Total garbage. They’re twisting a scant few studies findings in very specific contexts (ie… restricted protein consumption, and complete fasting) in the face of a bounty of other evidence.)
It’s just marketing hoopla. And it’s dishonest, or embarassingly uninformed.
For endurance performance:
There is some limited evidence that BCAA ingestion alongside pre- or intra-workout beverages might enhance cognitive or motivational ability during endurance exercise. I have a list of supplements that I recommend for endurance sport. BCAA is on the very bottom of the list, but it does make the “maybe” list. But barely. There are half a dozen other things to take first, for endurance performance enhancement over BCAAs.
For health, and body composition:
Whey protein is derived from milk, and makes up ~20% of the protein found in milk. For the purpose of making whey protein powder, they just filter out the whey protein and either put it straight into a jug or do some additional filtering to make it finer and more easy to digest (this is where the names “concentrate, isolate, and hydrolysate” come from). In all types of whey protein, ALL of the amino acids are left in the protein in roughly their natural state. There are 20 of them. These 20 amino acids make up all the protein in your body. They serve as the building blocks for the proteins that are used to build muscle and perform most of your cellular functions. Three of these have been especially identified to be associated with muscle gain. They are leucine, valine, and isoleucine. Together, as a class, they are called the branched chain amino acids (BCAA) because their “side chain” (the thing that identifies each of the 20 amino acids) is branched.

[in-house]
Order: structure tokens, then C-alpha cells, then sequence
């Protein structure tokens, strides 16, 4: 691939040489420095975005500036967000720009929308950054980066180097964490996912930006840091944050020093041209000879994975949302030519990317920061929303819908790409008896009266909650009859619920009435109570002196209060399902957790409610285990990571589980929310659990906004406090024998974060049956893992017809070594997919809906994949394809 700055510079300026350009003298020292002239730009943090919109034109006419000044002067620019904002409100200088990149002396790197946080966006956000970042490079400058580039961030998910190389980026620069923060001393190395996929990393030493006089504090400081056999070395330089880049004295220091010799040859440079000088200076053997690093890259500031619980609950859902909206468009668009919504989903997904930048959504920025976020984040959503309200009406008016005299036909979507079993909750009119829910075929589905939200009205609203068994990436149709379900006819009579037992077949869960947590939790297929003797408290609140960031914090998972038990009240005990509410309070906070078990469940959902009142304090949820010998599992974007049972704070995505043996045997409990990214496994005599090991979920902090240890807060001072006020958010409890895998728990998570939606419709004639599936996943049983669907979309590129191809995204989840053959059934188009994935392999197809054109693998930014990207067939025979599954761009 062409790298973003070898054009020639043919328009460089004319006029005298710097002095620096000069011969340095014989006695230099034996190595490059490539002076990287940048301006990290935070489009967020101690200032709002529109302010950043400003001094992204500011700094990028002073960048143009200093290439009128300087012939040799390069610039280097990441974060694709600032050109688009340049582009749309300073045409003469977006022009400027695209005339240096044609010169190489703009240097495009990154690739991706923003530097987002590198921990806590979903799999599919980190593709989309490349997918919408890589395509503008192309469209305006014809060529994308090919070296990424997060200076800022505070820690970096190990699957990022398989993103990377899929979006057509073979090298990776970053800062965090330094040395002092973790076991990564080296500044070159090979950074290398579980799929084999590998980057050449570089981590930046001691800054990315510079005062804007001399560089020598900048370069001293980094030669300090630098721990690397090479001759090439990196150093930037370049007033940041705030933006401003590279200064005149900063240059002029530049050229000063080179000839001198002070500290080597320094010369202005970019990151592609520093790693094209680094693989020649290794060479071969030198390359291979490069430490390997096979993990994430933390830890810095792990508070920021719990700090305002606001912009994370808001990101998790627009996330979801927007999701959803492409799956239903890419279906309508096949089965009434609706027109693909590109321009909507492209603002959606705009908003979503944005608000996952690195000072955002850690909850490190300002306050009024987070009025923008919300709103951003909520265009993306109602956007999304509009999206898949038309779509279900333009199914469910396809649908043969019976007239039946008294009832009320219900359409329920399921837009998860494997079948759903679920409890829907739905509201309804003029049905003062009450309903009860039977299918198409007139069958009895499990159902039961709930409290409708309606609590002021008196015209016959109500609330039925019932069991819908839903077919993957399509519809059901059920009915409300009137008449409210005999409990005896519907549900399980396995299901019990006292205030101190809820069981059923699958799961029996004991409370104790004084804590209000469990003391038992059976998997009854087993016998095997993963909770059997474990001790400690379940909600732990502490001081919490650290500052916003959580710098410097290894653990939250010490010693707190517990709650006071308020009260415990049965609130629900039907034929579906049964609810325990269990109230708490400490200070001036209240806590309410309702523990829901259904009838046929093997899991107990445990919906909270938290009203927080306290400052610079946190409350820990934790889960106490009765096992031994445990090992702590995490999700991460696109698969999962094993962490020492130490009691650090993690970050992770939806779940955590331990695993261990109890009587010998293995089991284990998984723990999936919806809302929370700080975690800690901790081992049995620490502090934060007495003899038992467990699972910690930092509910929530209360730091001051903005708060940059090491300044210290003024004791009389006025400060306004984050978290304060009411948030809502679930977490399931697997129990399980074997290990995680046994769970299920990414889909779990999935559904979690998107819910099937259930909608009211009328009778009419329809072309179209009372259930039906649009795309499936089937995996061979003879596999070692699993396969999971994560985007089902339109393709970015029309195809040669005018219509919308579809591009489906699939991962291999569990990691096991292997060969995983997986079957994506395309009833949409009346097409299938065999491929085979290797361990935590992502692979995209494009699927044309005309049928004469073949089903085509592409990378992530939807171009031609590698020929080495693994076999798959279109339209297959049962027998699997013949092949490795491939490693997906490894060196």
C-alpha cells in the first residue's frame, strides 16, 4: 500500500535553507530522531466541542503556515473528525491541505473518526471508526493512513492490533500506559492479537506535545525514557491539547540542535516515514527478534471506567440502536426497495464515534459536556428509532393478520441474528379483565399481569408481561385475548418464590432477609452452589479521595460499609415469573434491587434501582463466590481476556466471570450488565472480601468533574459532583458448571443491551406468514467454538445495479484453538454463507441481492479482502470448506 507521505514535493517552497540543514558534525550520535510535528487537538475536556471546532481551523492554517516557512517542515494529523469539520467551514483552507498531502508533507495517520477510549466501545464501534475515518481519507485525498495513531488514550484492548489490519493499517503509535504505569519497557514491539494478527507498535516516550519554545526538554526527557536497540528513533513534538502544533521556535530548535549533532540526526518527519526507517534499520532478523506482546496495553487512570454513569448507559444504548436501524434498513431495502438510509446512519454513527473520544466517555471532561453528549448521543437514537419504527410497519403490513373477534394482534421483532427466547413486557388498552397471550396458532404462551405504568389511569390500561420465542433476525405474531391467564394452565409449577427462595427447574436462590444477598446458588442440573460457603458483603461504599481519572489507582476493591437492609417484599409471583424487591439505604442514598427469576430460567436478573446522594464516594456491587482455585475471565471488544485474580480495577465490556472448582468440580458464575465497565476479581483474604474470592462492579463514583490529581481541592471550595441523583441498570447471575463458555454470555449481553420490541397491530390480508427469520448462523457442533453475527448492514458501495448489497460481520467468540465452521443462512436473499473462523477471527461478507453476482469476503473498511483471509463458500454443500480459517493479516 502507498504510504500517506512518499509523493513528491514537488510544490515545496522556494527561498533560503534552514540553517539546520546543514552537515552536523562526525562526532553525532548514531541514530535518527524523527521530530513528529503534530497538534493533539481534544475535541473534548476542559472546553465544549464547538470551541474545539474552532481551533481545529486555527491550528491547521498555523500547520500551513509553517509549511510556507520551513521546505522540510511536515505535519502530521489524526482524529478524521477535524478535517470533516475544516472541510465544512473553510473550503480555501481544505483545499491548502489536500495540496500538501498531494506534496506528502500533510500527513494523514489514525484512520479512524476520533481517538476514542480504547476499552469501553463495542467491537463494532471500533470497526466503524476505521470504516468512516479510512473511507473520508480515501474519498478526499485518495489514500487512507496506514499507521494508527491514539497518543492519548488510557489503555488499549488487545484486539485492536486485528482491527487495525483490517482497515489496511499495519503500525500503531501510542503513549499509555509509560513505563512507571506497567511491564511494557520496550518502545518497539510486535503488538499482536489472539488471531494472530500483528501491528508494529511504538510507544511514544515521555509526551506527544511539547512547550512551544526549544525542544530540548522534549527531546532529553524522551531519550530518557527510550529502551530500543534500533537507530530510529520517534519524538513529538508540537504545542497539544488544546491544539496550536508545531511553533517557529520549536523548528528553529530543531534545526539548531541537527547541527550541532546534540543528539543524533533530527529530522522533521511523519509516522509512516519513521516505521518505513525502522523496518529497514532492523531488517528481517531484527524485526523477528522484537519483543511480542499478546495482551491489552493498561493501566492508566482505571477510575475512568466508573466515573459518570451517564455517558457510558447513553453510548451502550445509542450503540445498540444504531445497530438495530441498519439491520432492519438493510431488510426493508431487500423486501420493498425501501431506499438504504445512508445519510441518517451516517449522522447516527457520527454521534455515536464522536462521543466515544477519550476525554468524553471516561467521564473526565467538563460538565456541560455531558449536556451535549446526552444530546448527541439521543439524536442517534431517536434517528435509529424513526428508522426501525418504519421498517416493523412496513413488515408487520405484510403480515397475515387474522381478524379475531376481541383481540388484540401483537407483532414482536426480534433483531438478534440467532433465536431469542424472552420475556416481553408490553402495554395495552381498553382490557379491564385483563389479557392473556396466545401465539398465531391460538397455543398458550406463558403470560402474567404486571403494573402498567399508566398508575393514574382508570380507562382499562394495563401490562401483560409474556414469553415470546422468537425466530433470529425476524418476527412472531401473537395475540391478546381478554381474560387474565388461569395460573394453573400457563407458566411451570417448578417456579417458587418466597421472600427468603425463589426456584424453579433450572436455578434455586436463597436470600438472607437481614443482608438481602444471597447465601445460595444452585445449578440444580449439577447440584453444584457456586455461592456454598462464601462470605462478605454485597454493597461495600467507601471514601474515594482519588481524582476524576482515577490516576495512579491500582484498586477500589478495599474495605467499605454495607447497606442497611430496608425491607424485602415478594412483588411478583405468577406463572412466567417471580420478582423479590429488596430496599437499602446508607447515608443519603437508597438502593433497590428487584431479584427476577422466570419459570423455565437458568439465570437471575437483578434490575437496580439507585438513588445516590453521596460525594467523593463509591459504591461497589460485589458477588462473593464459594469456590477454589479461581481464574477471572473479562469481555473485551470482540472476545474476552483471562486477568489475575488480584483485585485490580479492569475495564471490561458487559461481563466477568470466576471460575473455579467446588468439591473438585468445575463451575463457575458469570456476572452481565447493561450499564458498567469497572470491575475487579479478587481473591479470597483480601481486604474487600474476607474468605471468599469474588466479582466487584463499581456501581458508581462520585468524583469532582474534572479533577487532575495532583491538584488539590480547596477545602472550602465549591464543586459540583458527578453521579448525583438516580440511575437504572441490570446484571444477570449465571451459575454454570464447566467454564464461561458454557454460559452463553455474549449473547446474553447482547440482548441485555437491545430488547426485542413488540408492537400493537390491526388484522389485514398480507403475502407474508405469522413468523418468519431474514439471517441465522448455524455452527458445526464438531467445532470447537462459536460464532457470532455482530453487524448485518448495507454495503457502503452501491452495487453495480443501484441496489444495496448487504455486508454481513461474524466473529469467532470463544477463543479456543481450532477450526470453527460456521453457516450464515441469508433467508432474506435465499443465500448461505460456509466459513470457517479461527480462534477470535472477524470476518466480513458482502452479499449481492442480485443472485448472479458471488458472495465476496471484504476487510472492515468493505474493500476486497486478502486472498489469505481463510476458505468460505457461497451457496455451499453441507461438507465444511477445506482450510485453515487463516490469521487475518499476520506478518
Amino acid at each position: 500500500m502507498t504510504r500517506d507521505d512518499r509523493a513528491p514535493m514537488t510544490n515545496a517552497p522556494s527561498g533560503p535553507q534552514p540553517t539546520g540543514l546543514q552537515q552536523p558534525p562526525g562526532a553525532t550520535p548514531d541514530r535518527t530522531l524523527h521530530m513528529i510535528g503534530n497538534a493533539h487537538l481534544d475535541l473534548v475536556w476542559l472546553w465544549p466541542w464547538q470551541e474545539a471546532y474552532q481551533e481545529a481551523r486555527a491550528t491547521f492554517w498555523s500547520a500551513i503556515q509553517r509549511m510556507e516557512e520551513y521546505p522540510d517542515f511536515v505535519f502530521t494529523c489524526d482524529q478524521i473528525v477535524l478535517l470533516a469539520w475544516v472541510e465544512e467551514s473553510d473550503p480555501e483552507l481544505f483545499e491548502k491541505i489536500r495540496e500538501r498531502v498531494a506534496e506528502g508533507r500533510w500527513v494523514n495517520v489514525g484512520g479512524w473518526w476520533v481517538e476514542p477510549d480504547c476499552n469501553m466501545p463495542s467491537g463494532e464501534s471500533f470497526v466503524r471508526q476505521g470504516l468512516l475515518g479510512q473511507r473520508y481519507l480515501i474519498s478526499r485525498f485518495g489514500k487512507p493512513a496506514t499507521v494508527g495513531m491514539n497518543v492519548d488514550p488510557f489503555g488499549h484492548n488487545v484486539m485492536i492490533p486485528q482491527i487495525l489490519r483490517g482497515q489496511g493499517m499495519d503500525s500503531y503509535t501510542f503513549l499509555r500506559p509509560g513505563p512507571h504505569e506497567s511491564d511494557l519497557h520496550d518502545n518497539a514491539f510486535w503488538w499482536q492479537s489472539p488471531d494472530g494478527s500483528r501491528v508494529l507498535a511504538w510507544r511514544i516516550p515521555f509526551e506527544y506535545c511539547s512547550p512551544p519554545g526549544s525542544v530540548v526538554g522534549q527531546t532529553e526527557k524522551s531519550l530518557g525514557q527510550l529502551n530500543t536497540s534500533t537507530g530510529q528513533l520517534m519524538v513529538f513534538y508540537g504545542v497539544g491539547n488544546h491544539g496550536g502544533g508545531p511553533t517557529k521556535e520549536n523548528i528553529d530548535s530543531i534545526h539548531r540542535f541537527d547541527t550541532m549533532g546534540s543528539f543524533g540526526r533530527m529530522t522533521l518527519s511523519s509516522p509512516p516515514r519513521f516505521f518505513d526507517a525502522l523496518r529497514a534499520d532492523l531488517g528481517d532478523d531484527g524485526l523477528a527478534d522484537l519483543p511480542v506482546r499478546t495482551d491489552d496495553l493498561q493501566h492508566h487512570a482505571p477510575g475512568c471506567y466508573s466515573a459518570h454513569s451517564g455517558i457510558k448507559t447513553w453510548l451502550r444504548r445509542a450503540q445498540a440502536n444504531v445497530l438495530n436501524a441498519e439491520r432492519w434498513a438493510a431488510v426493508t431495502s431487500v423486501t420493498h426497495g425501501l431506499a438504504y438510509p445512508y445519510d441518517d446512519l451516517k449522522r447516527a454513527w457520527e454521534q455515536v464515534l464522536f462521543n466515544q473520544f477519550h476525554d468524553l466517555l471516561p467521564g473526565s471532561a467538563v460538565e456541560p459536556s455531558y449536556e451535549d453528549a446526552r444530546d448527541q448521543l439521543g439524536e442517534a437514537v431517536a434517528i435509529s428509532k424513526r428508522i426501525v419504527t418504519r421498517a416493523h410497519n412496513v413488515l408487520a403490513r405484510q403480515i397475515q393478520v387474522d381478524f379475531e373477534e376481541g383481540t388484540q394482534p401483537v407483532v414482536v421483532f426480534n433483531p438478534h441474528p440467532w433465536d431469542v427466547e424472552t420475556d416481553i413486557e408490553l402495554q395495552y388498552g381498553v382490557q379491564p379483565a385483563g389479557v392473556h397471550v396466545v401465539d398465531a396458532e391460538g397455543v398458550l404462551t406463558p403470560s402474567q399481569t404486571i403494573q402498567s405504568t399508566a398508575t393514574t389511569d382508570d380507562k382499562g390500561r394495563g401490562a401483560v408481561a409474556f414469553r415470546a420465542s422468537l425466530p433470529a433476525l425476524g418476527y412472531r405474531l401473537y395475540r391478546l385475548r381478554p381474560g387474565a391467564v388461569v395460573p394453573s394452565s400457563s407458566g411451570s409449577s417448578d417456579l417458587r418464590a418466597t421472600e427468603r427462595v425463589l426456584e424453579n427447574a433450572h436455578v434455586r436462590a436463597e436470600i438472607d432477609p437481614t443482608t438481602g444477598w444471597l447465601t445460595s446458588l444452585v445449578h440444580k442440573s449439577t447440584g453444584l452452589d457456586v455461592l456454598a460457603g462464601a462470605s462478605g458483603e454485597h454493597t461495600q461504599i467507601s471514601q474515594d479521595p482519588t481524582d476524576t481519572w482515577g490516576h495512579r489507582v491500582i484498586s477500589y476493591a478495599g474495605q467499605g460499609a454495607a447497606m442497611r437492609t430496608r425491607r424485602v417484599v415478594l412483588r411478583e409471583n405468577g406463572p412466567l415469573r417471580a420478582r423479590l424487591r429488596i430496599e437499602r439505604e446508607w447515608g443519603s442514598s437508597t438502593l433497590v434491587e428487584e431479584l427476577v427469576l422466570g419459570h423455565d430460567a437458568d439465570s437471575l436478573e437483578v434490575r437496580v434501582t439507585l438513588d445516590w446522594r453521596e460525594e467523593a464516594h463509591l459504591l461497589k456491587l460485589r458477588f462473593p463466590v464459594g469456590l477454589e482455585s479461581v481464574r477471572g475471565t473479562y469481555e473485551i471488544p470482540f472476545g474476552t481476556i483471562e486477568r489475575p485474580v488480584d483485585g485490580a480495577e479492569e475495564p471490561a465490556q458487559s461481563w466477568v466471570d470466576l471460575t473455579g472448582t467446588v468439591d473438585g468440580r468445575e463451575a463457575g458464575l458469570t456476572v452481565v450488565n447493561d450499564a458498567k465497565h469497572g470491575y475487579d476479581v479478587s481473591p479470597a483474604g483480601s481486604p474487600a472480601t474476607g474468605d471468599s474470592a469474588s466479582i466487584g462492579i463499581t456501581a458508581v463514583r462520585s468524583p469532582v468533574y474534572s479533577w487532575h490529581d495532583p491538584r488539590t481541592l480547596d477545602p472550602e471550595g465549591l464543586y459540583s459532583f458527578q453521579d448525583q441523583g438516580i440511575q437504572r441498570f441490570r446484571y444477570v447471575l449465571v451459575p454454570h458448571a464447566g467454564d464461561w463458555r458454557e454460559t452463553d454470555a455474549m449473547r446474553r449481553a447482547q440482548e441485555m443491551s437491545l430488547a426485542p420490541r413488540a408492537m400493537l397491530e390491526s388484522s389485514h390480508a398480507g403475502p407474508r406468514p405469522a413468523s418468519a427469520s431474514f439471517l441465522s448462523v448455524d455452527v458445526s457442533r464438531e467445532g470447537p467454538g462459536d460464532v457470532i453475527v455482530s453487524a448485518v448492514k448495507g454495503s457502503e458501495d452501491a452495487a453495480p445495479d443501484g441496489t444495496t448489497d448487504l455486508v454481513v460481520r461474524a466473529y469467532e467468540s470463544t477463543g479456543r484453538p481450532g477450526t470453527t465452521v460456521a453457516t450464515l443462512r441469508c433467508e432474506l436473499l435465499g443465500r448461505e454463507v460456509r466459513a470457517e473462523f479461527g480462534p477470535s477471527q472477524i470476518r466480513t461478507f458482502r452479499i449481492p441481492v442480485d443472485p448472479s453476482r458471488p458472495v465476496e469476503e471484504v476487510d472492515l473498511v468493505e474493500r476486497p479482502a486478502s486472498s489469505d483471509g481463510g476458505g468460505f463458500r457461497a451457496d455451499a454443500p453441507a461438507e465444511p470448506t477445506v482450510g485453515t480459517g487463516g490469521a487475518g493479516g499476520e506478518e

In the absence of BCAA’s, muscle growth is limited, as compared to when they are present sufficiently in the diet pre-, intra-, and post-workout, and throughout the day. Whey protein has BCAA’s in it (more than most protein sources, actually), as does lean meat. Interestingly, whey protein and meat have enough BCAA’s in them such that the supplementation of BCAA’s doesn’t do anything additionally for hypertrophy or muscle retention during fat loss phases. Only during phases of incredibly tight caloric restriction, and in the slight absence of protein, are BCAA’s useful for preservation of muscle mass. If you’re eating whey protein before, during, or after your training session, and are eating at least .75 grams of protein per pound of body weight from lean meats/eggs/seafood ect, per day, there will be no measurable benefit to taking BCAA’s.